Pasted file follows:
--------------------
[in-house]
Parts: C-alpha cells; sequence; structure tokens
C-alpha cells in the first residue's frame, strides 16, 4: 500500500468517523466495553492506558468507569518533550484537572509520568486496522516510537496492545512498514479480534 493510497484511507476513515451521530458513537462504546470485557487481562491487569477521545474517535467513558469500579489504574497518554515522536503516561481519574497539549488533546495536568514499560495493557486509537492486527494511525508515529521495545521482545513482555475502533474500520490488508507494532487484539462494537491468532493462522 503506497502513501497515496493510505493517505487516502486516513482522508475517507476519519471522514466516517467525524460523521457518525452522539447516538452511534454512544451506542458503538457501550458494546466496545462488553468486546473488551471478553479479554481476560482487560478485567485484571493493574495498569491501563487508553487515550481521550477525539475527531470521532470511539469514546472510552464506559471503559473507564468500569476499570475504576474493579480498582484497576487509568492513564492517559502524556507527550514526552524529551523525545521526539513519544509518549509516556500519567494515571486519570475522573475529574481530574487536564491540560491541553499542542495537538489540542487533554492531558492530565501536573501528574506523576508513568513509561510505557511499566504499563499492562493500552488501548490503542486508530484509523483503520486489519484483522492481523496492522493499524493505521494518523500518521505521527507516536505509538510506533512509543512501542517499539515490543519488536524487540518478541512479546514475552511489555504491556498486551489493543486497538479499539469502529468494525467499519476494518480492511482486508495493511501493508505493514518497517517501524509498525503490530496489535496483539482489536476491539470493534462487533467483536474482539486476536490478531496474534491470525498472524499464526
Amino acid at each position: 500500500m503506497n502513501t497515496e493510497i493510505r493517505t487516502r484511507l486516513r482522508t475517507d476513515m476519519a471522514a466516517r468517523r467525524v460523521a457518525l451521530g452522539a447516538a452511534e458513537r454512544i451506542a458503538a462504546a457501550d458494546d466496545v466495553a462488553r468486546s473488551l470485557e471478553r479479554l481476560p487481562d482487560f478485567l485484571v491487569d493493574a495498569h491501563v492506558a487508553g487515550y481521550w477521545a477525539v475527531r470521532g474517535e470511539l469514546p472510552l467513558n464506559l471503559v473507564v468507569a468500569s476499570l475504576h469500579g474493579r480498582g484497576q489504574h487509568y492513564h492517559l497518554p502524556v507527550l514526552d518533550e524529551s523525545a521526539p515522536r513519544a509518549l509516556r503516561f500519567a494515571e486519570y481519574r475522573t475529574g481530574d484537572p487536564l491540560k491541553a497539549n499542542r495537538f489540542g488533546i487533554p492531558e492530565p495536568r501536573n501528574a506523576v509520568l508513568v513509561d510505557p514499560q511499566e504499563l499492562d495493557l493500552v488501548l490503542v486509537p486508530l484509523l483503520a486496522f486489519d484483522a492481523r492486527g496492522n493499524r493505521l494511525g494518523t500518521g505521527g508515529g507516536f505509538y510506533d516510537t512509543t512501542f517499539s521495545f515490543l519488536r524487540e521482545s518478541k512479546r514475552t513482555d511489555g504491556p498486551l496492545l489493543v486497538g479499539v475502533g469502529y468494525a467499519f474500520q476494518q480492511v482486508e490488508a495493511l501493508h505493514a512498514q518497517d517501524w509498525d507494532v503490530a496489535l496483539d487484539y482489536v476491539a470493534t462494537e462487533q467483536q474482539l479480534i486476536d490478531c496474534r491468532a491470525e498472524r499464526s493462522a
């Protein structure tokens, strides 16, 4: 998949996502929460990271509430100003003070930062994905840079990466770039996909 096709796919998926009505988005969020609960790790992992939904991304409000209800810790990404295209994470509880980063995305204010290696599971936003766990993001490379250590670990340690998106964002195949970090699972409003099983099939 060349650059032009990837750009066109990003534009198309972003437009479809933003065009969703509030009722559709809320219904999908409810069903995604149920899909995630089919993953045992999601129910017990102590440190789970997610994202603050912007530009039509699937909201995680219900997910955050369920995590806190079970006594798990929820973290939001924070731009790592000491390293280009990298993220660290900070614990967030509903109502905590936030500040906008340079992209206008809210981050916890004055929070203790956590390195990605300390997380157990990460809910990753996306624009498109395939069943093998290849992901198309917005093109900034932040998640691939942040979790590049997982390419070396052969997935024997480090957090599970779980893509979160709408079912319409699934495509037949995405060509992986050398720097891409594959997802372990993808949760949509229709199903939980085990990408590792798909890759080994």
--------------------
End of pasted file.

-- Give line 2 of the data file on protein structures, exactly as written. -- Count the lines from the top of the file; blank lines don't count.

Parts: C-alpha cells; sequence; structure tokens